Tuesday, September 21, 2010

"World leaders warned that approach to African aid needs a total rethink

"World leaders warned that approach to African aid needs a total rethink

As key summit on Millennium Development Goals begins, experts cast doubt

on conventional approach to poverty reduction

By Daniel Howden, Africa Correspondent

Monday, 20 September 2010

As world leaders gather in New York today to decide the future of aid,

an influential new lobby has emerged calling for a total rethink of

foreign assistance. At the end of a decade dominated by slogans such as

"Make Poverty History", in which development has been defined by a

series of sweeping targets – known as the Millennium Development Goals

(MDGs) – experts are warning heads of state at the global poverty summit

not to sign up blindly to more of the same.

A draft declaration being circulated by the UN deplores the lack of

progress and calls for "redoubling of efforts" towards 2015 targets such

as slashing poverty and improving access to education. International

NGOs concerned at "aid fatigue" are demanding a "rescue package" to save

the goals.

But a third way is being called for by some experts, who warn that

ignoring the shortcomings of the past 10 years in favour of staying the

course risks destroying public faith in aid. "While laudable and

important aspirations, the targets are actually the wrong measures of

development progress," says Phil Vernon from International Alert, a

London-based group calling for a radical rethink of aid. "It is not just

the MDGs which are at fault. Despite some brilliant thinking and actions

within the development sector, the prevailing paradigm has become tired,

confused and is in need of renewal."

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The summit marks the 10th anniversary of the Millennium declaration,

signed by 189 countries, which set out eight specific targets aimed at

making a better world by ending extreme poverty. Some progress has been

made, but it is clear those targets will not be met.

The architect of the MDGs, US economist Jeff Sachs, says the blame for

the anti-poverty project being off-track lies in western capitals. "Rich

countries made promises which they didn't follow through on and now

people want to say it was wrong all along," Professor Sachs says. The UN

estimates the gap between funds promised and those delivered is worth

$20bn (£12.8bn) for this year alone, with $16bn of that affecting the

poorest continent, Africa.

The G8 grouping of wealthier economies committed themselves to spend 0.7

percent of GDP on overseas development assistance (ODA) but are lagging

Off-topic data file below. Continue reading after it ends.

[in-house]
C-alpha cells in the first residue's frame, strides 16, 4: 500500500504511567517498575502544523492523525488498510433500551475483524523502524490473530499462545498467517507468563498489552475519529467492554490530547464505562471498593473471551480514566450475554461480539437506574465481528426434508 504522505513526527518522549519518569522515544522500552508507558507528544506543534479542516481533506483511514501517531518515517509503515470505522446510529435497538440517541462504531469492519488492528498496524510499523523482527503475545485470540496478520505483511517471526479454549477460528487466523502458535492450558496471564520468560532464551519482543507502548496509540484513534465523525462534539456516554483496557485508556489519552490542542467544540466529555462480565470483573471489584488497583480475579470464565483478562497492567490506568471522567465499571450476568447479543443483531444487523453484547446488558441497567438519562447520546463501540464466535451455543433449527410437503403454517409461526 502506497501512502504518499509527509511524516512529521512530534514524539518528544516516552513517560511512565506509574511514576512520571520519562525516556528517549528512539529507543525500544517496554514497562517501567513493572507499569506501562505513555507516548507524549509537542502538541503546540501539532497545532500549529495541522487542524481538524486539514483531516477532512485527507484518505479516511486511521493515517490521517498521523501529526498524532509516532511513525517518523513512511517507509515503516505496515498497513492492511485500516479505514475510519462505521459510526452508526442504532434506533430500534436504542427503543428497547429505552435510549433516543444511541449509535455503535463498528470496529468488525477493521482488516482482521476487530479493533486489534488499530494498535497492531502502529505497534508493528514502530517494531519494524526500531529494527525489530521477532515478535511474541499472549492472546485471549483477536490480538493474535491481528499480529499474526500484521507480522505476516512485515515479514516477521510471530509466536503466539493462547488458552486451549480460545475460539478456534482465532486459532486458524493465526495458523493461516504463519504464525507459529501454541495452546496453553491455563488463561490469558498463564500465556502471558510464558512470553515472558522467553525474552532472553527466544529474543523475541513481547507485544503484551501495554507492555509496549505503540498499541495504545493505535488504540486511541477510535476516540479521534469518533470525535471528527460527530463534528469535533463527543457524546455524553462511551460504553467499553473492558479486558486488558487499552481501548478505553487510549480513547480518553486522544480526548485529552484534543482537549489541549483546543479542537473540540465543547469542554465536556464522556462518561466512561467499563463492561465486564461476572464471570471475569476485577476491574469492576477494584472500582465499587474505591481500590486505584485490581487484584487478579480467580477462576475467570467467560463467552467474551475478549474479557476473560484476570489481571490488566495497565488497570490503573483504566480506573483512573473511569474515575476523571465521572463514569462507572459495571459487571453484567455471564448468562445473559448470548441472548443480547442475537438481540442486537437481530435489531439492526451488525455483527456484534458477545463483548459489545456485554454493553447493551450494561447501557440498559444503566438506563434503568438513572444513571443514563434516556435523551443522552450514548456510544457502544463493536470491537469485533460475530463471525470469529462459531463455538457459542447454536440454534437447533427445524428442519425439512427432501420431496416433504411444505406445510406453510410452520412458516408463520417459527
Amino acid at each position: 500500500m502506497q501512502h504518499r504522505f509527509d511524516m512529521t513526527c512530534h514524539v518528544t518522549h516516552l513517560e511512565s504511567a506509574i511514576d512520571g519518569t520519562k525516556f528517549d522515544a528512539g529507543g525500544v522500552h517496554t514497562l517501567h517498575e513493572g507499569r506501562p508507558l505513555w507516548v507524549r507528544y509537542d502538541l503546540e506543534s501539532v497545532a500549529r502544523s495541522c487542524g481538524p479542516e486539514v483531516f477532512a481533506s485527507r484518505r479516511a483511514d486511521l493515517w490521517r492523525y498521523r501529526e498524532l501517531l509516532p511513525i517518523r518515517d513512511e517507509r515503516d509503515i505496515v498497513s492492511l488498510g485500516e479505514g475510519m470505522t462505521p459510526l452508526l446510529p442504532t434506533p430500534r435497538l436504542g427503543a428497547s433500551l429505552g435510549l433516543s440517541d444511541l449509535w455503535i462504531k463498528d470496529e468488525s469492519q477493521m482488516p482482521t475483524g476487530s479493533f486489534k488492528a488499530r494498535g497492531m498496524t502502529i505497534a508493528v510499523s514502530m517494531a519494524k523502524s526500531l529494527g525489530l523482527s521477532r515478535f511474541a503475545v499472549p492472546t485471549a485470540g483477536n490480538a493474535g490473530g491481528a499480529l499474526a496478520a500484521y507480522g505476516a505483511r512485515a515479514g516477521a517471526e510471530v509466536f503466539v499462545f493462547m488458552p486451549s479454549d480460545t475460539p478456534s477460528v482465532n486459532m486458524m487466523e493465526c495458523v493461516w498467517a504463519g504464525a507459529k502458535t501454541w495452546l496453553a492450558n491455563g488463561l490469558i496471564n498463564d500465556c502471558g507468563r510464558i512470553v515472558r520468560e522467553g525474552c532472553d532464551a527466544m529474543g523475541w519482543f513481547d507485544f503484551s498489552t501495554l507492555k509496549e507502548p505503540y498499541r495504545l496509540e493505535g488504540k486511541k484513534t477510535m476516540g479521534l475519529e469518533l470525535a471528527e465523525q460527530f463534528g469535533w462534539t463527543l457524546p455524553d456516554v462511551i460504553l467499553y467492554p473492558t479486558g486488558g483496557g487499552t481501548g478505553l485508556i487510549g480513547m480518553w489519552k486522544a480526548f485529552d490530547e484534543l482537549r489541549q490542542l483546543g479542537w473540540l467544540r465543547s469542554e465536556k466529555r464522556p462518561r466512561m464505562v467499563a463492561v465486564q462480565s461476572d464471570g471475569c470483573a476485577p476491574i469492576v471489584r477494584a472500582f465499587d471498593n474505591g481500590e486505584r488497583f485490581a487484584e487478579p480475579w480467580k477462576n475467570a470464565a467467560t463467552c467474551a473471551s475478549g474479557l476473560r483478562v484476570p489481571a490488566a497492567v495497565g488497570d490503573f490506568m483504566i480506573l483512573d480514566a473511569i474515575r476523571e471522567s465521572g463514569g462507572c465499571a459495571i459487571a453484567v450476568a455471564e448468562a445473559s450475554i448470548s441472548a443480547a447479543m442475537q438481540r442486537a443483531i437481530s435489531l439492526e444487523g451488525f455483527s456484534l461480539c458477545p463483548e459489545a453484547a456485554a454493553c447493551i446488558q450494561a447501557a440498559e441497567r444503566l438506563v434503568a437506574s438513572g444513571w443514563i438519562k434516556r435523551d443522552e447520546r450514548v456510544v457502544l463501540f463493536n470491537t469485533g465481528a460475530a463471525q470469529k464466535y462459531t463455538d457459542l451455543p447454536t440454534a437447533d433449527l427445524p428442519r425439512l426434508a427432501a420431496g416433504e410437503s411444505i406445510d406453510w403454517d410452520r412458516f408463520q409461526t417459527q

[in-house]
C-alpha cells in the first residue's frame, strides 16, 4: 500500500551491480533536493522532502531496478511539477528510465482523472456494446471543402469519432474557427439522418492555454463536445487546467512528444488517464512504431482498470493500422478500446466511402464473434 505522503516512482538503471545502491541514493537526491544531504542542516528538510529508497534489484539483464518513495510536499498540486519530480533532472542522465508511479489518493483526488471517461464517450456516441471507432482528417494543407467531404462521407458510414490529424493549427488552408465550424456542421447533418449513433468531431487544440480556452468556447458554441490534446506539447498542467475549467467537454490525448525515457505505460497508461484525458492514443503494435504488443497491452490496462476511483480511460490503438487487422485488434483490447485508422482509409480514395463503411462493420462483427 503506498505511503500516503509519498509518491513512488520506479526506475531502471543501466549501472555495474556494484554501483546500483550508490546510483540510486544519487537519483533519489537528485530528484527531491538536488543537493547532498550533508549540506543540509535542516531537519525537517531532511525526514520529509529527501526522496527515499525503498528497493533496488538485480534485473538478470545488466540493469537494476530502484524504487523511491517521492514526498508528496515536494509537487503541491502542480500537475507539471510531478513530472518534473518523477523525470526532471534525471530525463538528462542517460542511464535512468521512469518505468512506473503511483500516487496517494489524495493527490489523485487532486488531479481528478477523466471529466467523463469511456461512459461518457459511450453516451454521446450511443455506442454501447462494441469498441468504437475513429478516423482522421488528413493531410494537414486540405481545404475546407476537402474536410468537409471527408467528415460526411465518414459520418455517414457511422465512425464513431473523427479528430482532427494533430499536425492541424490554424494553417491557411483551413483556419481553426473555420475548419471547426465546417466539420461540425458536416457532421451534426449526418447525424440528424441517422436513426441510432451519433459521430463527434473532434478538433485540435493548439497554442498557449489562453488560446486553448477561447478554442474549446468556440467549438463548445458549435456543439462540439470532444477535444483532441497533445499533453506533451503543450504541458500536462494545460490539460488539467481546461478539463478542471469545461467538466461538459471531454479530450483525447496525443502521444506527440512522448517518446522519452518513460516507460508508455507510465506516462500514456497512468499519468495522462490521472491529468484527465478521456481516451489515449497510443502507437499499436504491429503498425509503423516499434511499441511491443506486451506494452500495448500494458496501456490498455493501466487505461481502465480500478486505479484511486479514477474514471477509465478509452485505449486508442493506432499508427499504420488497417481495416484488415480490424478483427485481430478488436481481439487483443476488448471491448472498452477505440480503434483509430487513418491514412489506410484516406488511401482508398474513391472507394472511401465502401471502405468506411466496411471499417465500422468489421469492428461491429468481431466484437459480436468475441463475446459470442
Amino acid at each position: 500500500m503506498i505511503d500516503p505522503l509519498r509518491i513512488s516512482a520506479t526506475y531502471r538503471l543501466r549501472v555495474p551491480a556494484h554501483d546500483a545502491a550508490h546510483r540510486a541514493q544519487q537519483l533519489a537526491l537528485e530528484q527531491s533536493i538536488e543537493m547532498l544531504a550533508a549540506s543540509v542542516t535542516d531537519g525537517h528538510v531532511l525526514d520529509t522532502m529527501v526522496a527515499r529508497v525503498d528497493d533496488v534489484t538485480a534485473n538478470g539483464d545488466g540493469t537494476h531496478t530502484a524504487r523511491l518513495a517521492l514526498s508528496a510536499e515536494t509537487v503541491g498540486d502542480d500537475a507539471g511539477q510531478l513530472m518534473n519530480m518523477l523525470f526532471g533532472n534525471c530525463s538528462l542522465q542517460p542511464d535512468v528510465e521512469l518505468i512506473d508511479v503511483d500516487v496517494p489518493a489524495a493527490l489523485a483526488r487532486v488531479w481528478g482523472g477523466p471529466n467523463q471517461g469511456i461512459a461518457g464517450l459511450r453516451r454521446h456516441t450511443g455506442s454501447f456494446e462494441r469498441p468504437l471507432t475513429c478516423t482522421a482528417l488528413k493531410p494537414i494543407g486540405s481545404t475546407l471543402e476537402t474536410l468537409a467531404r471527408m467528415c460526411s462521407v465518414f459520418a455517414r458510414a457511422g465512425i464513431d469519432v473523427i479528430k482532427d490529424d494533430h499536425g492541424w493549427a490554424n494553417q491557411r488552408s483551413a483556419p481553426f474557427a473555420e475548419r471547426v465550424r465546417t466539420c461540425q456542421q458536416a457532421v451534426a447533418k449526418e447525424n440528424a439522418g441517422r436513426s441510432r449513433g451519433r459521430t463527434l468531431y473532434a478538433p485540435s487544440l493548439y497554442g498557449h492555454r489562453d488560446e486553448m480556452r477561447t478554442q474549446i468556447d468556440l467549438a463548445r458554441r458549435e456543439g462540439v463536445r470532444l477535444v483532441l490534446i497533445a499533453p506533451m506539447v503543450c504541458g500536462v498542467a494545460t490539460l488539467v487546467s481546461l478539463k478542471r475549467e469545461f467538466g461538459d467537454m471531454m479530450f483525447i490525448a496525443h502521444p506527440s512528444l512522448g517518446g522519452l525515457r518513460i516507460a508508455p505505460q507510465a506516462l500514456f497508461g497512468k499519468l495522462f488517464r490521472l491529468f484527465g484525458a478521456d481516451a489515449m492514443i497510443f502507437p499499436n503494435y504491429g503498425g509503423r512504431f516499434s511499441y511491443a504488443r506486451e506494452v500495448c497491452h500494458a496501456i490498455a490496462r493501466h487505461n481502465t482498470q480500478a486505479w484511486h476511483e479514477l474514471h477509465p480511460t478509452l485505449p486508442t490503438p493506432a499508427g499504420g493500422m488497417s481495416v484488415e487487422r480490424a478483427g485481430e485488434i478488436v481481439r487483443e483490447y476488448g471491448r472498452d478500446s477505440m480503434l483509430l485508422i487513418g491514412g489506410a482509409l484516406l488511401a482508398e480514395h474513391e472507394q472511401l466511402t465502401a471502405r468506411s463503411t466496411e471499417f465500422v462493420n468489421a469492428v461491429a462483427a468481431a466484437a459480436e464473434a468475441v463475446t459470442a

behind on 0.34 percent. Professor Sachs says the targets remain

"realistic and practical" if rich countries would spend less on their

military and more on development.

But leading aid sceptic Professor Bill Easterly says the goals were a

successful fundraising exercise which then squandered much of the money

meant for the poorer world. "Why waste any more efforts on the MDGs?"

Professor Easterly asked recently. "[They] will go down in history as a

success in global consciousness-raising, but a failure in using that

consciousness for its stated objectives."

Paul Collier, author of The Bottom Billion and professor of economics at

Oxford University, says both left- and right-wingers have exaggerated

the importance of aid. "Aid is not transformational by itself in either

a good or a bad way. It's not that if only we had a lot more aid we'd

transform Africa." The age of slogans such as "End Poverty Now" is over,

he says. "We have moved beyond that and we have got to recognise


The Overseas Development Institute, the UK's leading think-tank on aid,

says that the millennium goals should be judged on relative progress,

rather than absolute failure. " The problem with the MDGs was that they

were agreed as ends but then confused with means," says the ODI's Claire

Melamed. "They were a political bargain, not a blueprint for development

but that's how they have been misused."

Despite concerns over international strategy, senior UN officials and

anti-poverty campaigners will put the EU delegation under severe

pressure to make good its funding promises and take moral leadership of

the aid project. There is a broad understanding of the failings of

efforts so far but many governments and aid agencies would rather "hold

their nose", as one official put it, and get to the end of the target

period rather than risk a rethink now.

But the consensus that the MDGs are the only show in town is being

questioned, with some analysts suggesting that this approach could hurt

any remaining public trust in the aid industry.

While the West's broken promises are coming across loudest, there are

voices calling for better-quality aid, and the need for non-aid

approaches, including reducing trade barriers, International Alert said

in a pre-summit report. "There is no simple correlation between the

volume of aid and its impact," Mr Vernon says. "Failing to meet the

goals should not be interpreted to mean we should spend more money in

the same way. People were told a story in which if they opened their

chequebooks they would end poverty. But ending poverty is as much about

politics as about getting children into school."

Unless a more honest story is told, which admits that the targets set 10

years ago were too narrow, it is argued, there could be a huge backlash

from people who feel misled. A failure to get this right now could mean

that instead of ending extreme poverty, present efforts destroy the

compact between taxpayers in the rich world and the development

community and make aid history."

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